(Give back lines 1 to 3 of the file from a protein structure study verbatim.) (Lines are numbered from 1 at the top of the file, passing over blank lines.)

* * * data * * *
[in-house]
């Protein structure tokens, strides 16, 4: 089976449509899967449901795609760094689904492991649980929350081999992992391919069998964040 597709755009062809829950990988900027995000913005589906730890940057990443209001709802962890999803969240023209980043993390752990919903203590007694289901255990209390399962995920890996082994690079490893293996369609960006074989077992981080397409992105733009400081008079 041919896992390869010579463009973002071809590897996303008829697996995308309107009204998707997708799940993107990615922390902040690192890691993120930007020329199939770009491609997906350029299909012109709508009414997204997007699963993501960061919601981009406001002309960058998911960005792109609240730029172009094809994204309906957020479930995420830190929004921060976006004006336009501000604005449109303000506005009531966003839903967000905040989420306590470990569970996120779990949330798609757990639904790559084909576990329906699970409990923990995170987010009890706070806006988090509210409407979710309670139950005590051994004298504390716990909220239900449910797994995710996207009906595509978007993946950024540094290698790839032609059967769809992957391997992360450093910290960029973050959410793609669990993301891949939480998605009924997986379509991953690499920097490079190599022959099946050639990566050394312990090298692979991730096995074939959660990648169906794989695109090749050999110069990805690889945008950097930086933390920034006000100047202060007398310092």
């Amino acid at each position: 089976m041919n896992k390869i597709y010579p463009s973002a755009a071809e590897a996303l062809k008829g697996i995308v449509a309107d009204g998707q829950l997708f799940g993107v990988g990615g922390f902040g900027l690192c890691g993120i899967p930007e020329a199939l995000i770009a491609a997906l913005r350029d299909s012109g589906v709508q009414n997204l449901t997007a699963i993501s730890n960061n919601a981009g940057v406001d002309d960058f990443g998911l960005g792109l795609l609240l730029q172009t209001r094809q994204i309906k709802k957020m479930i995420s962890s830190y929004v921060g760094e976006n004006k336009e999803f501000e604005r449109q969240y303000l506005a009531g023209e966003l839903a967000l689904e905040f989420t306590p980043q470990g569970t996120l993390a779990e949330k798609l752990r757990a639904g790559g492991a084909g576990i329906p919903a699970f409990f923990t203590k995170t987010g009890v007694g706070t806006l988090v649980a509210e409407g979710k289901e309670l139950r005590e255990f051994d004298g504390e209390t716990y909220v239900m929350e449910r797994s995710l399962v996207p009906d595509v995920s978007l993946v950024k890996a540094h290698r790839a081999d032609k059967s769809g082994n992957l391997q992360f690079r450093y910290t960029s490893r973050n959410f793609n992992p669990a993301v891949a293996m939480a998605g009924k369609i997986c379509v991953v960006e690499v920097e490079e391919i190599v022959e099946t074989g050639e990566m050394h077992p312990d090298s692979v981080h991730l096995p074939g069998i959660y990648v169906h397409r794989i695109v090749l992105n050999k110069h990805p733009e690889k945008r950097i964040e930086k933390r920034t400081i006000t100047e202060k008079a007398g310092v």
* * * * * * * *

[in-house]
């Protein structure tokens, strides 16, 4: 089976449509899967449901795609760094689904492991649980929350081999992992391919069998964040 597709755009062809829950990988900027995000913005589906730890940057990443209001709802962890999803969240023209980043993390752990919903203590007694289901255990209390399962995920890996082994690079490893293996369609960006074989077992981080397409992105733009400081008079 041919896992390869010579463009973002071809590897996303008829697996995308309107009204998707997708799940993107990615922390902040690192890691993120930007020329199939770009491609997906350029299909012109709508009414997204997007699963993501960061919601981009406001002309960058998911960005792109609240730029172009094809994204309906957020479930995420830190929004921060976006004006336009501000604005449109303000506005009531966003839903967000905040989420306590470990569970996120779990949330798609757990639904790559084909576990329906699970409990923990995170987010009890706070806006988090509210409407979710309670139950005590051994004298504390716990909220239900449910797994995710996207009906595509978007993946950024540094290698790839032609059967769809992957391997992360450093910290960029973050959410793609669990993301891949939480998605009924997986379509991953690499920097490079190599022959099946050639990566050394312990090298692979991730096995074939959660990648169906794989695109090749050999110069990805690889945008950097930086933390920034006000100047202060007398310092």
């Amino acid at each position: 089976m041919n896992k390869i597709y010579p463009s973002a755009a071809e590897a996303l062809k008829g697996i995308v449509a309107d009204g998707q829950l997708f799940g993107v990988g990615g922390f902040g900027l690192c890691g993120i899967p930007e020329a199939l995000i770009a491609a997906l913005r350029d299909s012109g589906v709508q009414n997204l449901t997007a699963i993501s730890n960061n919601a981009g940057v406001d002309d960058f990443g998911l960005g792109l795609l609240l730029q172009t209001r094809q994204i309906k709802k957020m479930i995420s962890s830190y929004v921060g760094e976006n004006k336009e999803f501000e604005r449109q969240y303000l506005a009531g023209e966003l839903a967000l689904e905040f989420t306590p980043q470990g569970t996120l993390a779990e949330k798609l752990r757990a639904g790559g492991a084909g576990i329906p919903a699970f409990f923990t203590k995170t987010g009890v007694g706070t806006l988090v649980a509210e409407g979710k289901e309670l139950r005590e255990f051994d004298g504390e209390t716990y909220v239900m929350e449910r797994s995710l399962v996207p009906d595509v995920s978007l993946v950024k890996a540094h290698r790839a081999d032609k059967s769809g082994n992957l391997q992360f690079r450093y910290t960029s490893r973050n959410f793609n992992p669990a993301v891949a293996m939480a998605g009924k369609i997986c379509v991953v960006e690499v920097e490079e391919i190599v022959e099946t074989g050639e990566m050394h077992p312990d090298s692979v981080h991730l096995p074939g069998i959660y990648v169906h397409r794989i695109v090749l992105n050999k110069h990805p733009e690889k945008r950097i964040e930086k933390r920034t400081i006000t100047e202060k008079a007398g310092v």